Composition and Design Principles ----------------------------------------------------------------------------- Everybody immediately responds to subject matter in art. A picture of a butterfly and a picture of a snake do not get the same response. In addition to subject matter*, the formal aspects of visual composition are like the grammar of a language. In writing, a story is written with words - subject matter.

Learn Typography: Alignment Flush Left In typography, a serif is the little extra stroke found at the end of main vertical and horizontal strokes of some letterforms. Serifs fall into various groups and can be generally described as hairline (hair), square (slab), or wedge and are either bracketed or unbracketed. Hairline serifs are much thinner than the main strokes. Square or slab serifs are thicker than hairline serifs all the way up heavier weight than the main strokes.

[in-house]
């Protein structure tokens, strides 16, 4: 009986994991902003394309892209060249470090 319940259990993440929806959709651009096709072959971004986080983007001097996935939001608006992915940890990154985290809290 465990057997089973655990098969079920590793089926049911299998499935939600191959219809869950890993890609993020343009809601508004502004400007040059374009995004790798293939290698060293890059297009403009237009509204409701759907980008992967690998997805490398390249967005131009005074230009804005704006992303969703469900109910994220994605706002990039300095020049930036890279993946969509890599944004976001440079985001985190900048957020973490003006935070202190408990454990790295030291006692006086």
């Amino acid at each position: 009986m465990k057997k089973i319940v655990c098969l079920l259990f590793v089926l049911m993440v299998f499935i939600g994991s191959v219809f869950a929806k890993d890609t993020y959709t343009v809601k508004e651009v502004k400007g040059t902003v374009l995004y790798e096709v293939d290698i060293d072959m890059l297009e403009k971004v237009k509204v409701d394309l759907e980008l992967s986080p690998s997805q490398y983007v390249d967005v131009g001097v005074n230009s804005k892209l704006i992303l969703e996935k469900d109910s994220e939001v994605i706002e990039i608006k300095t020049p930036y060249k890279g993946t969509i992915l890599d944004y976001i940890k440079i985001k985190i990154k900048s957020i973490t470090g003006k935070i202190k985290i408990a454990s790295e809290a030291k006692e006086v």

From Google Ventures: 5 Rules For Writing Great Interface Copy For many technology companies, design is mysterious. So when I work with startups, I try to demystify design by talking about processes and skills. The idea is: Design is not a magical creative thing that designers are blessed to do. It's rational and objective, and the components are pretty easy to understand. People are often surprised when I tell them writing is a design skill. I used to work with an excellent visual designer who hated being called a visual designer.